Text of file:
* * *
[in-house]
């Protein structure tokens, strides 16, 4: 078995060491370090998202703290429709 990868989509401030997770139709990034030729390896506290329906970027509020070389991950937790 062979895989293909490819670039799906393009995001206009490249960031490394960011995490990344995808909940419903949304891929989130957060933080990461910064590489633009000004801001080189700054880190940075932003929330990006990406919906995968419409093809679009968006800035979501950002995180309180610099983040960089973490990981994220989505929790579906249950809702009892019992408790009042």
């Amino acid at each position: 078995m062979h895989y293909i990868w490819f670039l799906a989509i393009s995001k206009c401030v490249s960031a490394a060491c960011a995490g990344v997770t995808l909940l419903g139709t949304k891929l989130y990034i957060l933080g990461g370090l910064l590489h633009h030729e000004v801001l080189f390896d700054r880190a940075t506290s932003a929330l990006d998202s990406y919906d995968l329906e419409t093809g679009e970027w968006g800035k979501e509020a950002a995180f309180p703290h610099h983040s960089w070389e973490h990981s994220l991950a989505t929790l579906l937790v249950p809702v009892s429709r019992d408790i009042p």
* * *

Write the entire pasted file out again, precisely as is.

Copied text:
[in-house]
């Protein structure tokens, strides 16, 4: 078995060491370090998202703290429709 990868989509401030997770139709990034030729390896506290329906970027509020070389991950937790 062979895989293909490819670039799906393009995001206009490249960031490394960011995490990344995808909940419903949304891929989130957060933080990461910064590489633009000004801001080189700054880190940075932003929330990006990406919906995968419409093809679009968006800035979501950002995180309180610099983040960089973490990981994220989505929790579906249950809702009892019992408790009042």
């Amino acid at each position: 078995m062979h895989y293909i990868w490819f670039l799906a989509i393009s995001k206009c401030v490249s960031a490394a060491c960011a995490g990344v997770t995808l909940l419903g139709t949304k891929l989130y990034i957060l933080g990461g370090l910064l590489h633009h030729e000004v801001l080189f390896d700054r880190a940075t506290s932003a929330l990006d998202s990406y919906d995968l329906e419409t093809g679009e970027w968006g800035k979501e509020a950002a995180f309180p703290h610099h983040s960089w070389e973490h990981s994220l991950a989505t929790l579906l937790v249950p809702v009892s429709r019992d408790i009042p």